Academic journal article UTMS Journal of Economics

The Determinants of the Dividend Size in Croatia

Academic journal article UTMS Journal of Economics

The Determinants of the Dividend Size in Croatia

Article excerpt

Abstract:

Previous researches identified certain micro-level characteristics of the company as important determinants of dividend level company choose. However, significant differences were noticed in the sensitivity of dividend size on same factors among different countries. This paper empirically examines determinants of the dividend size of Croatian companies. The results show on average significant influence of profitability and debt level on the size of the dividends. Influence of size of the company and stability of profitability/earnings on the dividend size is not statistically confirmed. The reason for high sensitivity of dividend size on the profitability and debt level can be found in high financial constraints under which Croatian companies operate.

Keywords: dividends, dividend policy, factors.

Jel Classification: G35 - Payout Policy

(ProQuest: ... denotes formulae omitted.)

INTRODUCTION

Significant reason for dividends still remaining one of the most important unsolved puzzles in finance (Brealy and Mayers 2002) is complexity of factors that influence it. The most influential empirical researches regarding dividends conducted by using the data from countries with most developed financial markets. They have identified certain firm-level factors such as profitability, debt level, ownership structure etc. that influence dividend policy in most of the analyzed companies. However, when research was extended to other countries with different structure of financial system, level of investor protection and other characteristics it was seen that the same factors do not have nor the same importance nor the same direction of the influence on the dividend level.

The aim of this paper is to investigate firm-level factors that influence dividend level of the biggest Croatian companies, to analyze the results and to explain the reasons behind them. Based on previous similar researches done in other countries we expect high influence of profitability and debt level on the dividend policy. Next to these two determinants our aim is to determine the influence of other micro factors such as stability of earnings and size of the company on the dividend level.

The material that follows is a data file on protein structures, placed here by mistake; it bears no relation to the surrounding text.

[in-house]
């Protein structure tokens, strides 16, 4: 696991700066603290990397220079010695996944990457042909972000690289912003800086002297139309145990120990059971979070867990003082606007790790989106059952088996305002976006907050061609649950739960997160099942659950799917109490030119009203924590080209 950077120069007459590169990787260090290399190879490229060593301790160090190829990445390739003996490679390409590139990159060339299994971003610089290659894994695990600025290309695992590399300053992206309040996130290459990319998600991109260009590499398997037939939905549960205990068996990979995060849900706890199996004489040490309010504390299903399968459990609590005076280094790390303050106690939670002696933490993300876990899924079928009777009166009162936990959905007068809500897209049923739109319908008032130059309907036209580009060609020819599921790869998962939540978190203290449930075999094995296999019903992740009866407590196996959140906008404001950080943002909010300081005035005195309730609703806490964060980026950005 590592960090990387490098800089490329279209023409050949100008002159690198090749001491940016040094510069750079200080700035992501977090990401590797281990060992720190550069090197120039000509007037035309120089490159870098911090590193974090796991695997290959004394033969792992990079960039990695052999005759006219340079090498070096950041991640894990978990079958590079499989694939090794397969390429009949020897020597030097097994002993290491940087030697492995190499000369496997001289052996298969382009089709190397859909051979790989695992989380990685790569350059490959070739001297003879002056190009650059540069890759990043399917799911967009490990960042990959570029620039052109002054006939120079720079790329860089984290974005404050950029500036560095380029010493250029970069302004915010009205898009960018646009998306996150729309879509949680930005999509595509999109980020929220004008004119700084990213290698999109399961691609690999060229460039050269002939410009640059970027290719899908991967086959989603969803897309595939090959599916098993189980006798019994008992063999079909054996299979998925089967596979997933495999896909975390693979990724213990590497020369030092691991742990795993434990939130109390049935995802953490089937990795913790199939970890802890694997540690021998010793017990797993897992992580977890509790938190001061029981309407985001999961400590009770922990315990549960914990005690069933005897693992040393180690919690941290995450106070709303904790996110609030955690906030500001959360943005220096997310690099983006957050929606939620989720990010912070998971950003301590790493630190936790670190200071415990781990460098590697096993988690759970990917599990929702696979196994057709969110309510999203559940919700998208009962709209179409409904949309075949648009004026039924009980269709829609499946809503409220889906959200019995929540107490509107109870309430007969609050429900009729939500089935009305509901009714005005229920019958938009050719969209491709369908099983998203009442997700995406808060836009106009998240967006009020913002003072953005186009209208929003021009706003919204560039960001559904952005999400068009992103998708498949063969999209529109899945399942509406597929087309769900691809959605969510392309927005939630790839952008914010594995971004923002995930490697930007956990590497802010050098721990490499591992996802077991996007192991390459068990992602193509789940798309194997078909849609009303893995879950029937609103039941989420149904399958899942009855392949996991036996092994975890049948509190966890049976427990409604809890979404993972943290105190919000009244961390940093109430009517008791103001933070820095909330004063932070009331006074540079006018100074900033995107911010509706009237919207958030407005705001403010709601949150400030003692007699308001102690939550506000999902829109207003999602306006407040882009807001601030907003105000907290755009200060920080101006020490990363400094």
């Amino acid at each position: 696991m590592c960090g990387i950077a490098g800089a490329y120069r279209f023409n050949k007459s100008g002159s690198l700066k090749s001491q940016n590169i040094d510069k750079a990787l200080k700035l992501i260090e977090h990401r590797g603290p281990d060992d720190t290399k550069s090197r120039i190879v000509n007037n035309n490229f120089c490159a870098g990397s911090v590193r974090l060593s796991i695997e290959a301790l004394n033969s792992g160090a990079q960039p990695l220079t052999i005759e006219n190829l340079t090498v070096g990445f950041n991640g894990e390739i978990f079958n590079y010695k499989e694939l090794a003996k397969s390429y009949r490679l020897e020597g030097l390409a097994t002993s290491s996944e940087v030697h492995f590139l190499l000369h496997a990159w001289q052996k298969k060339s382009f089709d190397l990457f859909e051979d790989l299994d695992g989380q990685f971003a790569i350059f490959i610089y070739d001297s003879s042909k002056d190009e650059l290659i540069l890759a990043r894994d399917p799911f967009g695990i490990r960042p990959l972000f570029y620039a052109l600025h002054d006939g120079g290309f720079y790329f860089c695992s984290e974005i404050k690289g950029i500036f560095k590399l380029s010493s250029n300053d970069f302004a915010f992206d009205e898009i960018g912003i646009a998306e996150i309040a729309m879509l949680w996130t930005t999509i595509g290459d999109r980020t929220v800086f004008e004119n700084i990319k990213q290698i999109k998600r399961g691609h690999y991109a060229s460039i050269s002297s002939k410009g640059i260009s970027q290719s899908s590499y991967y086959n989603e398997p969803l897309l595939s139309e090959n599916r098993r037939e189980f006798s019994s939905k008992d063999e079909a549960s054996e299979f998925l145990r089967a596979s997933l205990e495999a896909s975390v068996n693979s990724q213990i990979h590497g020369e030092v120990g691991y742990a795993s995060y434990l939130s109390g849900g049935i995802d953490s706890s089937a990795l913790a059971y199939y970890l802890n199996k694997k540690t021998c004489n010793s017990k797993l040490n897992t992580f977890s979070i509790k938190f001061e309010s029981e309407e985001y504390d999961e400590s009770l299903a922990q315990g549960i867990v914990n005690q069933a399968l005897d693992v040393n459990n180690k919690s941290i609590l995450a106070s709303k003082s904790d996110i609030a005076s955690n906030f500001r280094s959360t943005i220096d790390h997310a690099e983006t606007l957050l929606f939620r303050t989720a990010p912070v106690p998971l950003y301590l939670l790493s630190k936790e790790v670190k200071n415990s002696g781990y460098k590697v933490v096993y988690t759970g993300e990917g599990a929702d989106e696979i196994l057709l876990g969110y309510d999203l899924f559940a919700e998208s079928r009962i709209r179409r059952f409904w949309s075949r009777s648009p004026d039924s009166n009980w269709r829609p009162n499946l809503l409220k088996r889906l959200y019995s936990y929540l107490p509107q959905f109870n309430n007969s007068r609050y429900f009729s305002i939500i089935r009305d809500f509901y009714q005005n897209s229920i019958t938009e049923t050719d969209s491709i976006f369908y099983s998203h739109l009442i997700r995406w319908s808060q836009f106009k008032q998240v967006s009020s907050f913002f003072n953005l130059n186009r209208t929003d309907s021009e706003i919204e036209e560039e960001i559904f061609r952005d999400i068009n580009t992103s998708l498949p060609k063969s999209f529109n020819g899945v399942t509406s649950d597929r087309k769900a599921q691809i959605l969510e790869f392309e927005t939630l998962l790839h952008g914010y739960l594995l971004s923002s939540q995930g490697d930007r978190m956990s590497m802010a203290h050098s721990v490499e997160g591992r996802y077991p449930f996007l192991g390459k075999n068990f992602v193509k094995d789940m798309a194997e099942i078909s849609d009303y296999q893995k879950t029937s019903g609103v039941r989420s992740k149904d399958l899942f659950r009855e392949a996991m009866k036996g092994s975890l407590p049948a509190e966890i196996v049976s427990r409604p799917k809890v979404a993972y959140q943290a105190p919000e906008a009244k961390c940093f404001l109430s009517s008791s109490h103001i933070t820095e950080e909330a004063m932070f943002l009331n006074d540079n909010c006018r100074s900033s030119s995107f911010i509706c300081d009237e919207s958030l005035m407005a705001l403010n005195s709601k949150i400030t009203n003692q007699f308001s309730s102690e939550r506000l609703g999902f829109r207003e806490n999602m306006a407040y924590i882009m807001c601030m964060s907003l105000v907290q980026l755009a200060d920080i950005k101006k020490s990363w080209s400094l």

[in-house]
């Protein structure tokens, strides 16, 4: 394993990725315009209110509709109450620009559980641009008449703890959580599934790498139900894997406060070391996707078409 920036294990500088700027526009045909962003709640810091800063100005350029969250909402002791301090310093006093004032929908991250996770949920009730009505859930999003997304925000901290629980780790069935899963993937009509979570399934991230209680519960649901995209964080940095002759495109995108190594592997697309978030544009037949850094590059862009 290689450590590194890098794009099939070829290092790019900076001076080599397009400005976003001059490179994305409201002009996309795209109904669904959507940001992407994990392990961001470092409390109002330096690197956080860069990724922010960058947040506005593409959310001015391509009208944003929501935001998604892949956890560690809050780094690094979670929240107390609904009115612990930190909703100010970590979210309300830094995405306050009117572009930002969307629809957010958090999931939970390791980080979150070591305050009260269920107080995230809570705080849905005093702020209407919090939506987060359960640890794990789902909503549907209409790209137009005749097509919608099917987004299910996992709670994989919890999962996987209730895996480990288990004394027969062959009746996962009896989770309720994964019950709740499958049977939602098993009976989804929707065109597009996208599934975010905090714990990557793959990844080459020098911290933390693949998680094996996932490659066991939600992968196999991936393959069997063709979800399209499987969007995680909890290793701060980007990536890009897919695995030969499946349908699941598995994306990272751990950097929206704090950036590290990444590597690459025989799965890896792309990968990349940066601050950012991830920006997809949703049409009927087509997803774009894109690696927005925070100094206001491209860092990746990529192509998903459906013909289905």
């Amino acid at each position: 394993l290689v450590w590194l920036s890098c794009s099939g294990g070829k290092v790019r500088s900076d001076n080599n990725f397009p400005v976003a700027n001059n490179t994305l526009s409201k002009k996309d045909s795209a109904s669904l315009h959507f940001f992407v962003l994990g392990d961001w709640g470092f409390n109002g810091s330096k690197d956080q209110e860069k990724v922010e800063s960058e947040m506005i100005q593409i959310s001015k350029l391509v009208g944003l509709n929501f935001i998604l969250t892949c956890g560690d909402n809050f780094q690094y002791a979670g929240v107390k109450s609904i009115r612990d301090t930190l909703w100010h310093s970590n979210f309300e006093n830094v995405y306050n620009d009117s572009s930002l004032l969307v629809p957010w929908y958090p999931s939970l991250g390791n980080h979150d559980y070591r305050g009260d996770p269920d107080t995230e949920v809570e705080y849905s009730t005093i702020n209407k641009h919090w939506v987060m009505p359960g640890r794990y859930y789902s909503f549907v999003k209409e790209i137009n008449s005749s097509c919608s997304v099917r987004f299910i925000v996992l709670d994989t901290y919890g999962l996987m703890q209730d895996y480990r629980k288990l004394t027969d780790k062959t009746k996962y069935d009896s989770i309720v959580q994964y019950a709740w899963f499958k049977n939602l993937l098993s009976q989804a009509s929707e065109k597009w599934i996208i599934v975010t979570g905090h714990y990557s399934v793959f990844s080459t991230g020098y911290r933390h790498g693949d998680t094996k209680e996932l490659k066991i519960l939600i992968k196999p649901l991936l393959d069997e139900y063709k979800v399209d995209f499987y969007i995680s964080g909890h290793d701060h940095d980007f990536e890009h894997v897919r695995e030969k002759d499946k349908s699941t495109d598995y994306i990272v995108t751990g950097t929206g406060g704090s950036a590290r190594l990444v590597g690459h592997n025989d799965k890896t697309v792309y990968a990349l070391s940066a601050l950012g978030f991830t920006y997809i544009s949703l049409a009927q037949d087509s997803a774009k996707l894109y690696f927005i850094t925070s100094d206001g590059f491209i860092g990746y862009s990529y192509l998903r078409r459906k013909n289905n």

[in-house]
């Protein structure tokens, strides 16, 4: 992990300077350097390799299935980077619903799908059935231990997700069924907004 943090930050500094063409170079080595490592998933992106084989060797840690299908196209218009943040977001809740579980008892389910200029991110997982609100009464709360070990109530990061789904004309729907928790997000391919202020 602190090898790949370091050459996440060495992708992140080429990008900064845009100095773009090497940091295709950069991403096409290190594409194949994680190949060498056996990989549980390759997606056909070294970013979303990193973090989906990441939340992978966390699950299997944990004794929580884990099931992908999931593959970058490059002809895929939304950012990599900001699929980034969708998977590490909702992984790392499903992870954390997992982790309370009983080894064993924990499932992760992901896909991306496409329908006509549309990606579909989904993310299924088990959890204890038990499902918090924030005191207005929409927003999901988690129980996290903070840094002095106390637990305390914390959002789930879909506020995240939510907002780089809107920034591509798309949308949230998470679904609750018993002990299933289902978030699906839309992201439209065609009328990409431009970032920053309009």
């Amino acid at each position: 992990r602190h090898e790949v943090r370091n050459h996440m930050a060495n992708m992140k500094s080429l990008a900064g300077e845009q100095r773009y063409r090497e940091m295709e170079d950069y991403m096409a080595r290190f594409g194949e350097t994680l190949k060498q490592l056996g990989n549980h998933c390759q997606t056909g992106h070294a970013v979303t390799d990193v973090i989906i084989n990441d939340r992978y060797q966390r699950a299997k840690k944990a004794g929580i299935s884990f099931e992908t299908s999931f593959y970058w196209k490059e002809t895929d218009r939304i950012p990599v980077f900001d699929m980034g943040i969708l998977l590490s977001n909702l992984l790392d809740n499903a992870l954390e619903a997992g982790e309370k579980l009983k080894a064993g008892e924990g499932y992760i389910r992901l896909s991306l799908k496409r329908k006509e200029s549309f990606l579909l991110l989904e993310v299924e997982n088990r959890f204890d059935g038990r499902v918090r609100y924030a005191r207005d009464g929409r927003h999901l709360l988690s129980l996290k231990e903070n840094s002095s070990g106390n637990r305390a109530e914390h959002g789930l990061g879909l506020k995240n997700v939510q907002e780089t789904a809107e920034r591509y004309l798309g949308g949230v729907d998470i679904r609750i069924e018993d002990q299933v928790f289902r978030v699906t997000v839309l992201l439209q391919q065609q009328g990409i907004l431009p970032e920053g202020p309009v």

The paper is organized in following way: after introduction, second part provides overview of previous empirical works on micro level determinants of the dividend policy. Third part presents data used in empirical investigation. Fourth part presents results of empirical investigation and fifth part concludes.

PREVIOUS EMPIRICAL WORK

For a long time both theoretical and empirical research of dividends was understandably mostly focused on the most developed countries. The earliest and the most influential empirical investigations have been made in the United States of America. Among them important place takes the study of Lintner (1956) in which he showed that companies set long-run dividend level according to the amount of positive net present value projects. His work was followed by other empirical investigations that used either results of surveys of managers or secondary data from financial statements of companies. On the basis of them as most important micro-level factors that influence dividend policy are isolated profitability, stability of earnings, growth, debt level, ownership concentration and size. However, researches of the influence of these factors in different countries showed significant differences (Aivazian, Booth, and Cleary 2003) not just in their importance but even in the direction of their connection with the dividend level.

As one of the key factor influencing level of dividends all researches identified profitability of a company. The reason behind it is obvious. In order to pay out dividends the company has to supply enough funds. Although the company can use debt to finance dividends the funds needed to pay out dividend should generally come as a result of the surplus of cash flow generated from the company's business operations. …

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